#### Introduction

RADAR (RAdio Detection And Ranging), which was first postulated by Hugo Gernsback in 1911 [1], is the process of utilizing electromagnetic waves to determine the location and velocity of distant objects by analyzing changes to the reflected signal. Radar’s potential for military and aerospace applications was recognized after Pierre David successfully detected an airplane in 1934 [1], prompting most of the military powers of the time to begin investing in developing the technology immediately. As a result, by the early 1940s, both the British and Germans had already established a network of ground-based Radar stations which would be critical to the Second World War [1].

As the technology advanced, it quickly became apparent that the higher the frequency (bandwidth) of the Radar signal, the more information the signal could carry, and therefore result in finer resolution. It is for this reason that engineers started developing laser-based radar systems in the 1960s almost immediately after the invention of the laser in 1960 [2]. Over the past 50 years since its initial demonstration, laser radar has matured into its own field referred to as both LADAR (LAser Detection And Ranging) or LIDAR (LIght Detection And Ranging) depending upon the community. While there is a wide range of commercial and military applications which have been developed using lidar, in this article we will focus on the use of single frequency fiber lasers for an application known as Doppler lidar.

Doppler lidar takes advantage of the fact that when electromagnetic radiation interacts with a moving object, it experiences a frequency shift that is directly correlated to the velocity of the object. The frequency shift can be used to measure the velocity of solid objects like airplanes, automobiles, or baseballs, but it is also widely used to track winds and aerosols. One of the most common uses of Doppler lidar is for determining wind speed and direction in wind farms, so the blade angle can be adjusted to optimize the efficiency without overloading the turbine. Another typical example is for aviation safety where abrupt changes in windspeeds can be detrimental to air traffic, particularly in crowded airports. For a more comprehensive overview of the broader landscape of lidar applications and technologies, there are several good textbooks available on the topic including “Laser Radar Technology and Applications” [3] and “LiDAR Remote Sensing and Applications” [4].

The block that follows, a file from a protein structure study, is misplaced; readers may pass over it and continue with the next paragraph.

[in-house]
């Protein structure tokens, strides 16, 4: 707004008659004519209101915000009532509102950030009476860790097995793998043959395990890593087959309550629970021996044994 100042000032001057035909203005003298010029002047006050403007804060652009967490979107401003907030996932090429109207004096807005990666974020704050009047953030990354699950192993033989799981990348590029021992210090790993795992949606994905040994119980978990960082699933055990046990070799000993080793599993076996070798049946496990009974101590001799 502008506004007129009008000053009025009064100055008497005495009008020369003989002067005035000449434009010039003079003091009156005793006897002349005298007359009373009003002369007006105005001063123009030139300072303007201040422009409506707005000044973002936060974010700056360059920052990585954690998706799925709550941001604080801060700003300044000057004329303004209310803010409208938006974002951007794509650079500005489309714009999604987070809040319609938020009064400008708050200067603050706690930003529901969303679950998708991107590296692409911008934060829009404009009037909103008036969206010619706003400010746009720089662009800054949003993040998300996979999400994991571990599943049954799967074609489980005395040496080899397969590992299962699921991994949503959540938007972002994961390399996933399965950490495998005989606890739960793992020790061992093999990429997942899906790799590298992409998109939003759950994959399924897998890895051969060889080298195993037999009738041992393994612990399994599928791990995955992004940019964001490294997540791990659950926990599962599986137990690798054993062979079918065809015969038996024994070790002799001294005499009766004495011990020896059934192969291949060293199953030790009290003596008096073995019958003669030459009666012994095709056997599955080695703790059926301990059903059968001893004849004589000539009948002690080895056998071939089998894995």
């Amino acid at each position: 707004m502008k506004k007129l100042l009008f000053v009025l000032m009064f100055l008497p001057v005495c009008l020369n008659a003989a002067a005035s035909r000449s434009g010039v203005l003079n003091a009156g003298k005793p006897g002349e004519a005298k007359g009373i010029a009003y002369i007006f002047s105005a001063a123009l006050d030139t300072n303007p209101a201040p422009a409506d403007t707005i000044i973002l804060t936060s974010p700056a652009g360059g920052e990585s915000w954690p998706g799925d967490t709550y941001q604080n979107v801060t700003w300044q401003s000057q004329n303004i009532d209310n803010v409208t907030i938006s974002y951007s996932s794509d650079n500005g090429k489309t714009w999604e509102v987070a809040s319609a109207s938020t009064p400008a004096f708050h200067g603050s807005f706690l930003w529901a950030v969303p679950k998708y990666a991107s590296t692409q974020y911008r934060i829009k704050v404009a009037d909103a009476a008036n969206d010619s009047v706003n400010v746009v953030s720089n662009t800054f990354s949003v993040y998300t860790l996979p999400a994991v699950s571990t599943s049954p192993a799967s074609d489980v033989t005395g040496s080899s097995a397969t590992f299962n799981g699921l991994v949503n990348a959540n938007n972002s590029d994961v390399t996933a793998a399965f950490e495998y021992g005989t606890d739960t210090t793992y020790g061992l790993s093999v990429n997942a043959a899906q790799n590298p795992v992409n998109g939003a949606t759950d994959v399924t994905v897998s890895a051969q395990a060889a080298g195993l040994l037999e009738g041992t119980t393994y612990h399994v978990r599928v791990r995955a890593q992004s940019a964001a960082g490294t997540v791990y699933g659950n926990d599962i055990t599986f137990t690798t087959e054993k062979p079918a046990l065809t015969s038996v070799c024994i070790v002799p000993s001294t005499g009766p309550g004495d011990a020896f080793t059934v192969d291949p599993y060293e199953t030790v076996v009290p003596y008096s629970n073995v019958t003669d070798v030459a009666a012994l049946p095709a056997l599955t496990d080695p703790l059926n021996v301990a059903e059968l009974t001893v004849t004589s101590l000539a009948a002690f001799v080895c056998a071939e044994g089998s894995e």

Range vs. Velocity

Before one can understand the rationale behind the diverse range of different radar/lidar signals utilized in the industry, one must first take a step back and look at one of the fundamental tenants of modern physics, measurement uncertainty. The most widely known example of the uncertainty principle is the fact that it is impossible to simultaneously have precise knowledge of an object’s location and velocity. This uncertainty principle is so fundamental to radar systems ability to resolve an object’s range and velocity that the first section of the first chapter in “Radar Signals” by Nadav Levanon and Eli Mozeson is titled “1.1 Basic Relationships: Range-Delay and Velocity-Doppler [5].” In fact, the uncertainty or ambiguity between range and velocity is so important that the primary figure of merit for all radar/lidar signals is an equation known as the “ambiguity function,”

where u(t) represents the transmitted signal and u(t+τ) is the received signal, τ is the time delay, and *v* is the Doppler frequency. Figure 1 below shows an example ambiguity function showing Doppler frequency (v) which is related to the velocity resolution and time delay (τ) which relates to the range resolution.

Figure 1. Ambiguity function of an LFM radar signal. [6]

The relationship between the signals time delay () and range (R) is fairly straight forward, 𝑅 = ½cτ where c is the speed of light. Therefore, it is fairly obvious that the less ambiguity there is in the time delay the finer the range resolution of the lidar system. To put this relationship in layman’s terms, the shorter the laser pulse the more accurately the system can resolve the distance to the target. Unfortunately, in order to accurately measure the Doppler shift (*v*) in the return signal its frequency must be precisely measured, which requires longer pulse widths. In fact, the frequency resolution of any digital detection system (Δf) is inversely proportional to its pulse duration (T) due to the mathematical principles utilized in fast Fourier transforms (FFT) to determined signal bandwidth. Therefore, the longer the laser pulse, the more accurately the system can resolve the targets velocity. This contradiction in signal requirements for improving the velocity and range resolution of a lidar system, is a perfect example of the uncertainty principle in action.

While this uncertainty can never be eliminated, there are several methods which have been developed over the years to work around this issue. The most common practice is by linearly modulating the frequency of the laser, the signal is essentially pulsed in frequency space, allowing a matched filter to be used to determine both the Doppler shift and range. In figure 2 it shows an overlay of the transmitted and received signals for a linearly frequency modulated (LFM) lidar signal demonstrating how both the Doppler shift and time delay can be determined. The ambiguity function for a typical LFM single was shown in figure 1, where it can be shown that the width of the center lobe is inversely proportional to the bandwidth of the frequency modulation. Alternatively, a laser can be phase coded to further improve the resolution, with typica